The comments dilemma: Do comments and death always lead to the same result?

Here’s a tweet posted by the excellent Marin Belam on Twitter at the weekend, after reading some of comments posted on the Guardian’s story on the death of Whitney Houston:

His point was brought home with some force today when I was reading comments placed under Roy Greenslade’s post on the death of James Whitaker, the Mirror’s former royal editor.

Greenslade’s post is affectionate tribute to someone he clearly considered to be a friend and someone who had a lot of professional respect for. And the comments include posts from others who want to remember Whitaker fondly.

Yet there are many other comments which fall close to being spiteful and unpleasant, which were subsequently removed. The danger, as any moderator or community manager will tell you, of removing comments is that it can often just stir up someone to post again, only more angrily.

This proved to be the case for the Guardian, and their comments were subsequently removed. There are more comments complaining about censorship.

Which brings me to the point of the post: Does allowing comments on stories relating to the death of someone always lead to the same result?

We live in an age where reactive moderation is seen as the most legally-safe process for publishers to operate. It’s counter-intuitive to many, but that’s where we are.

The Guardian has probably made a bit of a rod for its own back with previous claims such as ‘The platform is ours, but the conversation belongs to everybody’ (duly quoted today by one angry commenter) but to me, as soon as offensive comments appear on a tribute or obituary, you have no choice but to moderate on grounds of taste and decency.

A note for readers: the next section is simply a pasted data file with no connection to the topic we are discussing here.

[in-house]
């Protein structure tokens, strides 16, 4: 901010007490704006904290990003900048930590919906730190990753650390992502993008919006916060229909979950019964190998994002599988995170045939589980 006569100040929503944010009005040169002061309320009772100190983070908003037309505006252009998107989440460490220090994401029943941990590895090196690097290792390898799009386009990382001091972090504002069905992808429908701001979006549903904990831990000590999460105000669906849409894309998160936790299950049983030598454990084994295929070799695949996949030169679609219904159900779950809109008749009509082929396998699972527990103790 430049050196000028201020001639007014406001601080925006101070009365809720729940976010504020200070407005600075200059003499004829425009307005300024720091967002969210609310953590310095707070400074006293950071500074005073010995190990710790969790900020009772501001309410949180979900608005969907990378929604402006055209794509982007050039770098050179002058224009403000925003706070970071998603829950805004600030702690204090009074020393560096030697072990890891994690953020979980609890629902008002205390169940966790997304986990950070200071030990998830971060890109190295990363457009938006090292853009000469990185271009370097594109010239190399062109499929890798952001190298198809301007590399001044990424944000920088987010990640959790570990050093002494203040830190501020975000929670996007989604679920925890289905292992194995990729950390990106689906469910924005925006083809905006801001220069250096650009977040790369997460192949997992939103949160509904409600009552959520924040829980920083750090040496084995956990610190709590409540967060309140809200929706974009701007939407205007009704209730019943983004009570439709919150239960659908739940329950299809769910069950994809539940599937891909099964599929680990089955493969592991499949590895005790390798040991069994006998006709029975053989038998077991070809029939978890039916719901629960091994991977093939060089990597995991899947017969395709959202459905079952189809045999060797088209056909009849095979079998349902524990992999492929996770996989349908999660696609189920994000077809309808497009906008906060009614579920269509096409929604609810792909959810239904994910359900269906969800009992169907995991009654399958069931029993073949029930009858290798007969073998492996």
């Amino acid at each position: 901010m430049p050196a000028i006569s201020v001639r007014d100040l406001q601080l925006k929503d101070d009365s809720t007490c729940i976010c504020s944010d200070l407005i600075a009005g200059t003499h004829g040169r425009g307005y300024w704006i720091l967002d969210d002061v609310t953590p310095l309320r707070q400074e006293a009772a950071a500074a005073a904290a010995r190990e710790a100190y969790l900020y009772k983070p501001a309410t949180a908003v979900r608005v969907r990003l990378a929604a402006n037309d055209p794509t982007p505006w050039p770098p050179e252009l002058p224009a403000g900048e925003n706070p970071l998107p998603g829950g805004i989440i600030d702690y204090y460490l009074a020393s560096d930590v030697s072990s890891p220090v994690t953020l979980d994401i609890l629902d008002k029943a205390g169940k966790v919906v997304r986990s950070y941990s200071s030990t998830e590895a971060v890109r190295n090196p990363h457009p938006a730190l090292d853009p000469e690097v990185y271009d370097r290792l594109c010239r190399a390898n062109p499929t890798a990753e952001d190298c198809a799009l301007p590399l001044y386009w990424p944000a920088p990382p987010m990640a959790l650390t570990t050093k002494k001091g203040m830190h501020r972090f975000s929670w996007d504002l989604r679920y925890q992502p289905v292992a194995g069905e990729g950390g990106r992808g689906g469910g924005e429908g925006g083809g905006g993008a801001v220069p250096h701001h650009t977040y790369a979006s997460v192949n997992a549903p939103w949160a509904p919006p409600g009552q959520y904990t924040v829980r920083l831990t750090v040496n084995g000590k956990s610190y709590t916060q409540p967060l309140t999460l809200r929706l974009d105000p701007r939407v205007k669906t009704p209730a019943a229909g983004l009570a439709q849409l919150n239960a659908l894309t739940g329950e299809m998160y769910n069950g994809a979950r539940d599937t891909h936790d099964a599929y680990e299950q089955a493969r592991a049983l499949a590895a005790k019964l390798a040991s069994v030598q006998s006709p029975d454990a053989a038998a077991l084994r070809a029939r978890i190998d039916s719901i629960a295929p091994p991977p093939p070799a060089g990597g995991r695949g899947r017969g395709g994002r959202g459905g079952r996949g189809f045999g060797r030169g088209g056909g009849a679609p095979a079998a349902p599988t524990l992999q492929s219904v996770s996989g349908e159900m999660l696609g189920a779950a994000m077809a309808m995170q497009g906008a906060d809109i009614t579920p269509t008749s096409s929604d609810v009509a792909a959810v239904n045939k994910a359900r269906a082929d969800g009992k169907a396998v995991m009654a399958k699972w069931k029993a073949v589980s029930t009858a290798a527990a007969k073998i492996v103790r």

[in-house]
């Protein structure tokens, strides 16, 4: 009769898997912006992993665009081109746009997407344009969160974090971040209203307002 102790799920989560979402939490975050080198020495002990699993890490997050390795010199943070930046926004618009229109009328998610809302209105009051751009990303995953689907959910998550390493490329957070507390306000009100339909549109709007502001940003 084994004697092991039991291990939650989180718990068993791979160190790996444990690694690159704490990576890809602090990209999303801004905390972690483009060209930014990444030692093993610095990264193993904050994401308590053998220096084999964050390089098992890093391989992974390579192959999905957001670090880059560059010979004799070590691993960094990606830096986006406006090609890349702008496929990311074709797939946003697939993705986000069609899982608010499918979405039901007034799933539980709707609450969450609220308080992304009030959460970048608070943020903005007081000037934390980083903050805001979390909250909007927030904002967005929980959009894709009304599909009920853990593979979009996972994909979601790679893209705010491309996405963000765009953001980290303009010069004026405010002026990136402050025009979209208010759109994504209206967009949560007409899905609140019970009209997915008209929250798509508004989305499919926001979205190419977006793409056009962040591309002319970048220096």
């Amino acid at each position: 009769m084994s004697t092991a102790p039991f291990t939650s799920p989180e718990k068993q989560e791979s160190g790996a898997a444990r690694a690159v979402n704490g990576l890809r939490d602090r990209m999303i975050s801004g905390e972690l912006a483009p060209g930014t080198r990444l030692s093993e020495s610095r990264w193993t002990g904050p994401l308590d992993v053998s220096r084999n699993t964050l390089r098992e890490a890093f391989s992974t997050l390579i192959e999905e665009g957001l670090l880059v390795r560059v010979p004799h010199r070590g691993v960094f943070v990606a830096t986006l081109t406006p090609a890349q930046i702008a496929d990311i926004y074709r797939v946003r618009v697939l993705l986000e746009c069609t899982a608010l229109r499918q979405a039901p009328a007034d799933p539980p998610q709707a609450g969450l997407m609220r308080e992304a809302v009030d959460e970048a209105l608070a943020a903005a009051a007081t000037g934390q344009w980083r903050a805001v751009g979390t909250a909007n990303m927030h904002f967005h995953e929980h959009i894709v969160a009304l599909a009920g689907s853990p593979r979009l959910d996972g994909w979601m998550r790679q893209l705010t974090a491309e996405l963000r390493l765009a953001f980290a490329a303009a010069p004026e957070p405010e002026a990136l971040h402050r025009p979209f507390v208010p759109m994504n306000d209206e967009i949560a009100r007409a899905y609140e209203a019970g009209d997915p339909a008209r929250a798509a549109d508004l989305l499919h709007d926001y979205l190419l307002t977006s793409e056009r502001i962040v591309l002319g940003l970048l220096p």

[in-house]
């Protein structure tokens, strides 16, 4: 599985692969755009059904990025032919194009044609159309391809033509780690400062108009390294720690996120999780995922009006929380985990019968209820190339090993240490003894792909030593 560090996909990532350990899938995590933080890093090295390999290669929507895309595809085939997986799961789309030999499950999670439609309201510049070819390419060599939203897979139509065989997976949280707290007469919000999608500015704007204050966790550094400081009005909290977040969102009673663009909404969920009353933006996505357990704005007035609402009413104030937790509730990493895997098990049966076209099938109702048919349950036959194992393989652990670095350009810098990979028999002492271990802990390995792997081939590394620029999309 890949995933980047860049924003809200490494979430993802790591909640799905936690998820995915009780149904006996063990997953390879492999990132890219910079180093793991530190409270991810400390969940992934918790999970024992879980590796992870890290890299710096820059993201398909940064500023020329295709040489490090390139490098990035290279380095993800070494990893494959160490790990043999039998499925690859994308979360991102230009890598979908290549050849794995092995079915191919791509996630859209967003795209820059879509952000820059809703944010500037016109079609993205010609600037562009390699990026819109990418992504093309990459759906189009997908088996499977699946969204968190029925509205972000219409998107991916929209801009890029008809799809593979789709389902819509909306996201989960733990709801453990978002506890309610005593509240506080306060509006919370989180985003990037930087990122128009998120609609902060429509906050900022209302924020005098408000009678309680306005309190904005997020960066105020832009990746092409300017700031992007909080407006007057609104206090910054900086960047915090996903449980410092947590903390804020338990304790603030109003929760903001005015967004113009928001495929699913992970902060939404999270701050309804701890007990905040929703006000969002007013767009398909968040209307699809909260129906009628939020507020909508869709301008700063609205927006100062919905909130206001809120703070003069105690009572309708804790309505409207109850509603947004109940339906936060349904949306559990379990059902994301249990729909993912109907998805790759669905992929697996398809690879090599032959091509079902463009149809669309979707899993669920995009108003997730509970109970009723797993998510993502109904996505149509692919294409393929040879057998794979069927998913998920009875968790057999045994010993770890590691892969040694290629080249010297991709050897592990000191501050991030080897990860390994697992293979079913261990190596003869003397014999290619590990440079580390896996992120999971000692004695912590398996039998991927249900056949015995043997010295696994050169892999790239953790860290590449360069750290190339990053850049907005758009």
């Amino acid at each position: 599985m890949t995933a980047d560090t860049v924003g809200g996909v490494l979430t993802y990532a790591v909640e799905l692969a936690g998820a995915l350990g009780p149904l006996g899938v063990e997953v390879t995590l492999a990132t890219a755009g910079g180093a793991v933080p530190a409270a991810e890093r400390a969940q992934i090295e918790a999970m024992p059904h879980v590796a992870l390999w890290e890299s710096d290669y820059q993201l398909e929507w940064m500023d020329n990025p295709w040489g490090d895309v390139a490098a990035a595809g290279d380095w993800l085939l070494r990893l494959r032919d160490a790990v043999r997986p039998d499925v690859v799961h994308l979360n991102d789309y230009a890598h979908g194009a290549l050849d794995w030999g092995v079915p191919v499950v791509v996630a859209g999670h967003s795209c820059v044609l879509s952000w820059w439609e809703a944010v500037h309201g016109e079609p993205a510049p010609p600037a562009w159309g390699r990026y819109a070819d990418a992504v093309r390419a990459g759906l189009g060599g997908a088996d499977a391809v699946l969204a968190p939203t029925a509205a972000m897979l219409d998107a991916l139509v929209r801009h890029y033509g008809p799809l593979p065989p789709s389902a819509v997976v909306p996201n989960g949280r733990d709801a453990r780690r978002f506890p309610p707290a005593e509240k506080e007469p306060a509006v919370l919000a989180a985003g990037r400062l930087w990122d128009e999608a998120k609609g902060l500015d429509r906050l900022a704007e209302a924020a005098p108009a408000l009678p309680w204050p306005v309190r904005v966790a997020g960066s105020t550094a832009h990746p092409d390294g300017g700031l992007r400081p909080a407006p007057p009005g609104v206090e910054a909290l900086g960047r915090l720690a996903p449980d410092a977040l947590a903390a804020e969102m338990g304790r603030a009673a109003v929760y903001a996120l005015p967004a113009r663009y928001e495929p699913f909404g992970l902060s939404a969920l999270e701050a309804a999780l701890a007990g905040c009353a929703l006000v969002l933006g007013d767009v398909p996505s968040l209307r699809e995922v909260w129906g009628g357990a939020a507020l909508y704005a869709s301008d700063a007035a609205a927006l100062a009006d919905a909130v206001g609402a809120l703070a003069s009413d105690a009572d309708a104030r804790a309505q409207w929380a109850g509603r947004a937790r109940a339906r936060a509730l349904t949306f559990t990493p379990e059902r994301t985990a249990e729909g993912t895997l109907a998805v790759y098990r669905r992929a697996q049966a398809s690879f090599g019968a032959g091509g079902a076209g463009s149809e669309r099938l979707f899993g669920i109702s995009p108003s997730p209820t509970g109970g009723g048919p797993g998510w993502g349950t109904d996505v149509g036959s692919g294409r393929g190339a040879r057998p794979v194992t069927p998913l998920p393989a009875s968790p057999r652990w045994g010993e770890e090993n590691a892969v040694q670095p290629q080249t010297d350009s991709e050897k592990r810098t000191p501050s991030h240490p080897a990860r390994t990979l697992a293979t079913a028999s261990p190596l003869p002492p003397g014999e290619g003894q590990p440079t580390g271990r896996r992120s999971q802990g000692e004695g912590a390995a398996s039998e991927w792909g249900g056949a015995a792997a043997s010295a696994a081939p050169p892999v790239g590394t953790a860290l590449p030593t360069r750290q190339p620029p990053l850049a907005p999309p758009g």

I know of regional newspaper websites which have faced similar problems, both on their own website and on their Facebook pages. In one case, reporters were horrified to see the first comment on a tribute to a teenager killed in an awful accident was from someone commenting on how big her breasts were.

Likewise, I’ve seen Facebook comments from people under stories about deaths with comments like ‘sounds like he had it coming.’ The fact it was on Facebook dispels the myth that you crack the problem of managing a community when you outlaw anonymity.

Last year, I blogged on whether, in hindsight, allowing comments at all was just a hiding to nothing?

I imagine when Greenslade opened up the comments on his tribute to Whitaker, he was anticipating more tributes, not criticism of the subject of his tribute. He/The Guardian was right to remove the offensive ones.

Is it too much to expect that those commenting on our sites adhere to the same rules of taste and decency which the journalists working on those sites have to? Again, I find myself asking if allowing comments under stories just leads to more problems to clear up than benefits they create.


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